- November 27, 2012
- 12:01 am
- Akanksha Jayanthi
Study aims to change behavior
The HIV/AIDS epidemic has been a pressing health issue for the last three decades. As of March 2012, the Centers for Disease Control and prevention (CDC) estimates that there are currently 1.2 million people living with this disease in the United States. Although people infected span across all ages, ethnic groups, and lifestyles, a handful of groups tend to see higher rates of infection than others. One such group is African-American men who have sex with other men. After noticing these trends, the School of Social Work developed a study to look at the efficacy of preventative treatment in reducing this group’s percentage of infection.
The study is called Black Men Evolving, or B-Me. Darrell Wheeler, PhD, dean of the School of Social Work, is the principal investigator of the study.
“Something is wrong. We shouldn’t be seeing these rates of infection [within this group] given the population,” he says.
B-Me is looking to see if behavioral intervention focusing on critical thinking and cultural affirmation can help lower this group’s rate of high-risk sexual behavior. The primary goal of the study is to promote safe sex norms, positive attitudes toward condom use, and self-protection from HIV/AIDS through behavioral intervention.
“I believe self-affirmation exudes self-love. Critical thinking helps men with impulse control,” says Stephen Armstead, the B-Me study coordinator.
The five-year study, ending in April 2015, is a home-grown study, meaning it is being conducted in the community instead of within a University. It is being funded by the CDC.
The study calls for 438 African-American men who have sex with other men. All participants will be given a survey at the start of the study regarding their sexual practices. They will then be split into two groups: a control group and an intervention group. Those in the control group will receive monthly text messages that positively reinforce cultural ideas and self-affirmation. The participants in the intervention group will attend a weekend retreat, as well as receive the monthly text messages. All the men will take the surveys again at the three-month mark and the six-month mark.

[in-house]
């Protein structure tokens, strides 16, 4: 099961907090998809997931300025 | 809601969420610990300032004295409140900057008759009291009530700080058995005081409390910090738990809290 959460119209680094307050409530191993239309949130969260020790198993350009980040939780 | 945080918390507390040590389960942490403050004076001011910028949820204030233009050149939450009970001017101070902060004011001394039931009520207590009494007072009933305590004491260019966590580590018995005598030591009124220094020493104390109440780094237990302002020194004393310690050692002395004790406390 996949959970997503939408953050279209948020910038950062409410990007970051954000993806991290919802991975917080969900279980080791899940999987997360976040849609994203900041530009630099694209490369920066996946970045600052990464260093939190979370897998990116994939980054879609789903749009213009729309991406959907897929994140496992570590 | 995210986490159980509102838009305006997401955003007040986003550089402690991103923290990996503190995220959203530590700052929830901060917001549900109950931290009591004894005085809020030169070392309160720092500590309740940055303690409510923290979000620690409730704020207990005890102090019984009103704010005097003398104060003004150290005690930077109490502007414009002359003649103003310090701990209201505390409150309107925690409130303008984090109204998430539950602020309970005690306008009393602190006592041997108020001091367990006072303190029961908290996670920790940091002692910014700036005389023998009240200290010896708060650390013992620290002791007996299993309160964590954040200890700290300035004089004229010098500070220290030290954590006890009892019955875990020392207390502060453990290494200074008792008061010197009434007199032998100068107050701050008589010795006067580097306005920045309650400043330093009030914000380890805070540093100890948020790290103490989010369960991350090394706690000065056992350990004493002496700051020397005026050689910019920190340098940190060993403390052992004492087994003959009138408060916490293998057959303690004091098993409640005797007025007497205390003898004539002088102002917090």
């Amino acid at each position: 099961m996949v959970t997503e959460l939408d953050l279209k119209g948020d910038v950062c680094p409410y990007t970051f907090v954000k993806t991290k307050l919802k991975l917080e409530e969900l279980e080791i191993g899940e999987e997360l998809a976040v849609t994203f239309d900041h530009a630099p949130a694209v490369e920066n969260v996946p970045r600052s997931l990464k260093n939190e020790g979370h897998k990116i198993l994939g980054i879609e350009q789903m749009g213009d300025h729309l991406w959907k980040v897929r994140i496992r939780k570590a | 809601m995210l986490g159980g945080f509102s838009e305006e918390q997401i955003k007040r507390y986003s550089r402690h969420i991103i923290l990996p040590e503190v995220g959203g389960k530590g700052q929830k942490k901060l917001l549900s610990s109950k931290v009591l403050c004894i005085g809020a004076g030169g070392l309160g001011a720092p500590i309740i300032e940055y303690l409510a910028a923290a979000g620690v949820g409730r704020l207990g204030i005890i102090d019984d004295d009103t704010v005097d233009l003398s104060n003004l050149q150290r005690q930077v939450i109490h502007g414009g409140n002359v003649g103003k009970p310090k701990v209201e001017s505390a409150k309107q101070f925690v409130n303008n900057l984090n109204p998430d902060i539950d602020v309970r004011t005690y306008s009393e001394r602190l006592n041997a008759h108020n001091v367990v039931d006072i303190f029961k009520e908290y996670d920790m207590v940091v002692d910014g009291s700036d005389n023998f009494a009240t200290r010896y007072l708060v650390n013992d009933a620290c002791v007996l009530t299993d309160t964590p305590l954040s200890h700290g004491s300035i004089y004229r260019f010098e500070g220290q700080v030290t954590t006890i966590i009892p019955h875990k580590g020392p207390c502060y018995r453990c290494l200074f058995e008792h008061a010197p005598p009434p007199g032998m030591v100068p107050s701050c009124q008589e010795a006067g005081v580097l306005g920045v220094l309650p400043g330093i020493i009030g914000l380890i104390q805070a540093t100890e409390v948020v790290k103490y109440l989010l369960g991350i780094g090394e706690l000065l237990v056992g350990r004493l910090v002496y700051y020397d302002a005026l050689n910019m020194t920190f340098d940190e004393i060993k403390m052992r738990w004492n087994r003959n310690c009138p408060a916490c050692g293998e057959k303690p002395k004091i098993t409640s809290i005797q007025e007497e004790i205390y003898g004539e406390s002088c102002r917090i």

Armstead says B-Me is different from other HIV/AIDS studies in two main ways. First, the intervention is behavioral instead of biomedical. The study is looking at how effective behavioral change is as opposed to the changes brought about by medical drugs. Secondly, the study does not focus on identity. They purposely are using the term “men who have sex with other men” instead of labeling participants as gay or homosexual.
“We are attempting to not be labeled as a gay study so as not to stigmatize people. HIV is not transmitted by identity, it is transmitted by behavior,” says Armstead.
This type of study is one that Dean Wheeler sees as being “wholly consistent” with the Loyola mission and identity.
“If you think about this epidemic, [our study] is a fitting action for Loyola because of the University’s commitment to social justice and integrating intellectual resources to unlock problems here in Chicago,” he says.